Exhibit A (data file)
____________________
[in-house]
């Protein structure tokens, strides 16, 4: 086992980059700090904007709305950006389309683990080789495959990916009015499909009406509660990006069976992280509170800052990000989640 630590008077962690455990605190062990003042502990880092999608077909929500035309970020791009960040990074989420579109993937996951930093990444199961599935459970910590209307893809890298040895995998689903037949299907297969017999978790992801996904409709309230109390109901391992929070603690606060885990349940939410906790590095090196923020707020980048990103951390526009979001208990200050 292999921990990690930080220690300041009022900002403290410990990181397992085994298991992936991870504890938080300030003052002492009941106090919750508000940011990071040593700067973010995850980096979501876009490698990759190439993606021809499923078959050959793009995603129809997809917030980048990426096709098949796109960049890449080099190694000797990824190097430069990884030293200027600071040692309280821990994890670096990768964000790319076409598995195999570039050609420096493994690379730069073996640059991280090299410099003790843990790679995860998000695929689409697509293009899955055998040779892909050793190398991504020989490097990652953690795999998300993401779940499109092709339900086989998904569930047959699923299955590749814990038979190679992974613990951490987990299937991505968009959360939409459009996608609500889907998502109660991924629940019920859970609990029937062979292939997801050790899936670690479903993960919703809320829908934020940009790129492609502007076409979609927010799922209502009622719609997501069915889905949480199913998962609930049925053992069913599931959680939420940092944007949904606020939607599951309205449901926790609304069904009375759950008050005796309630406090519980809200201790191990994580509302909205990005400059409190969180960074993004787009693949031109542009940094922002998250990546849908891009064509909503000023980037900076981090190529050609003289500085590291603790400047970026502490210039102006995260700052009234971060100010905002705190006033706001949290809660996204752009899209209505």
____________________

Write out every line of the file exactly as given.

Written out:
[in-house]
């Protein structure tokens, strides 16, 4: 086992980059700090904007709305950006389309683990080789495959990916009015499909009406509660990006069976992280509170800052990000989640 630590008077962690455990605190062990003042502990880092999608077909929500035309970020791009960040990074989420579109993937996951930093990444199961599935459970910590209307893809890298040895995998689903037949299907297969017999978790992801996904409709309230109390109901391992929070603690606060885990349940939410906790590095090196923020707020980048990103951390526009979001208990200050 292999921990990690930080220690300041009022900002403290410990990181397992085994298991992936991870504890938080300030003052002492009941106090919750508000940011990071040593700067973010995850980096979501876009490698990759190439993606021809499923078959050959793009995603129809997809917030980048990426096709098949796109960049890449080099190694000797990824190097430069990884030293200027600071040692309280821990994890670096990768964000790319076409598995195999570039050609420096493994690379730069073996640059991280090299410099003790843990790679995860998000695929689409697509293009899955055998040779892909050793190398991504020989490097990652953690795999998300993401779940499109092709339900086989998904569930047959699923299955590749814990038979190679992974613990951490987990299937991505968009959360939409459009996608609500889907998502109660991924629940019920859970609990029937062979292939997801050790899936670690479903993960919703809320829908934020940009790129492609502007076409979609927010799922209502009622719609997501069915889905949480199913998962609930049925053992069913599931959680939420940092944007949904606020939607599951309205449901926790609304069904009375759950008050005796309630406090519980809200201790191990994580509302909205990005400059409190969180960074993004787009693949031109542009940094922002998250990546849908891009064509909503000023980037900076981090190529050609003289500085590291603790400047970026502490210039102006995260700052009234971060100010905002705190006033706001949290809660996204752009899209209505």